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Q & A: speed standard

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Most recent answer: 02/22/2018
Q:
It seems to me that there needs to be a new way to express the speed of anything and I wondering if by creating this new method, studies of the expanding universe would be changed. My though is that there are too many variables to accurately express speed as we observe it on a universal scale. So, since there is only one real standard that we can all agree is "absolute" and that that "standard" is the speed of light, then it seems to me that we should create a frame of reference with regard to measuring speed relative to the speed of light. Essentially, the speed of light would become our new "zero" and the speed of every other moving object in the universe would be measured in reference to that new absolute known. Obviously, this would mean that the speed of everything else we know of or can observe would be expressed as a fraction of "C". Therefore, from a working standpoint, we would want to establish a new name for a specific fraction that the average person or scientist can relate to. Of course, I would like to propose labeling that fraction the "Tripp" after my own nickname! (Really, this is a serious question)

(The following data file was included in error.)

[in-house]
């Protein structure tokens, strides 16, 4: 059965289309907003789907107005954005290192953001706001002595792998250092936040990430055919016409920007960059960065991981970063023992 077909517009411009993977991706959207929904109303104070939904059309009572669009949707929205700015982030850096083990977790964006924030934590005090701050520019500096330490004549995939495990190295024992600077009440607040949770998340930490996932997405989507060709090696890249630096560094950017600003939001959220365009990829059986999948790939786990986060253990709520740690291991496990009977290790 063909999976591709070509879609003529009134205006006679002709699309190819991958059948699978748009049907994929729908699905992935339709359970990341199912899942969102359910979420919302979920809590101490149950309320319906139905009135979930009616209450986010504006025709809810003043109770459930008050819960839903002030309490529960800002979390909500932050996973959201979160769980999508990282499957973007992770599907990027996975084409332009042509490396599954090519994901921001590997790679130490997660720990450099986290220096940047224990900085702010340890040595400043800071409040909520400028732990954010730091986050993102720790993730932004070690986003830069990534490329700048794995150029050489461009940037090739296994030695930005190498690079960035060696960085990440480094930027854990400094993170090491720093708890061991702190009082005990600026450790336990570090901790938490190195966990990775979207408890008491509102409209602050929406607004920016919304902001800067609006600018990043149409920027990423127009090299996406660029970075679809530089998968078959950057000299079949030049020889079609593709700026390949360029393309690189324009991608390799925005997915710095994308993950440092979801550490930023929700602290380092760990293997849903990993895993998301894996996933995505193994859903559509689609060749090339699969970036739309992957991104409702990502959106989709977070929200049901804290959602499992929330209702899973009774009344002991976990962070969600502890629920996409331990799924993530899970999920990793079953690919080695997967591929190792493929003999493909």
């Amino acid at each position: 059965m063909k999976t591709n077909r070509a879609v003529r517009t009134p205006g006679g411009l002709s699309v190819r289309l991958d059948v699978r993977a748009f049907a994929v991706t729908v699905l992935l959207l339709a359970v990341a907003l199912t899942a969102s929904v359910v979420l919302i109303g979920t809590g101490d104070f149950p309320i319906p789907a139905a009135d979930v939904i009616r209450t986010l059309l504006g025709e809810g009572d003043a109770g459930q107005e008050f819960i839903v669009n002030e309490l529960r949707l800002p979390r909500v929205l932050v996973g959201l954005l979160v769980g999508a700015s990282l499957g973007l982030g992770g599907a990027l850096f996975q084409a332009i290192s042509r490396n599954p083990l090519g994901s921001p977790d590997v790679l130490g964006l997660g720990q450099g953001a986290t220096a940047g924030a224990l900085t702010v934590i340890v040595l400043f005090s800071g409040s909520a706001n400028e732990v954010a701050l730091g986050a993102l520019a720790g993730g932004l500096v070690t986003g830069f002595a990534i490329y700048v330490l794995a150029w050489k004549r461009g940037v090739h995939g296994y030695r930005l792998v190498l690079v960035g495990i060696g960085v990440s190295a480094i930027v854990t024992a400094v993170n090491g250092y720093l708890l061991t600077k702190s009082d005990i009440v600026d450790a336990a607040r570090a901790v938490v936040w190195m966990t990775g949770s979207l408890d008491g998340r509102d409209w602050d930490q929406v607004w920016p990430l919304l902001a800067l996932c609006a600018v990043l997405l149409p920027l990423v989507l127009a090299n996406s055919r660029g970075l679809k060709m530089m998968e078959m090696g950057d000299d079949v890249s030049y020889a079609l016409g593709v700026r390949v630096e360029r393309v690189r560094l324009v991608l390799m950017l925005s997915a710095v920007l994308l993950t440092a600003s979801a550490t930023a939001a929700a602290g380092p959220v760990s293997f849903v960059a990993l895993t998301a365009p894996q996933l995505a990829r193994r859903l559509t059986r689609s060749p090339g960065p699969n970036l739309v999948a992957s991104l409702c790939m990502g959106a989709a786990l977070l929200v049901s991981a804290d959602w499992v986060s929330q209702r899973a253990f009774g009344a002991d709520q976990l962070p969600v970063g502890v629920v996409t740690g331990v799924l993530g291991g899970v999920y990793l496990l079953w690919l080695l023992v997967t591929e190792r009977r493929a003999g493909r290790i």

- Arthur Harrington (age 71)
27292
A:

What you are proposing at the end is to use the speed of light as 1 unit, not "zero". This is routinely done in many fundamental physics calculations. (One formal system, Planck units, defines not only c and h-bar but also G as each being 1.) The standard symbol used for the speed in these units is β. You could change your nickname to "Beta" in honor of your nice idea.

Mike W.


(published on 02/22/2018)

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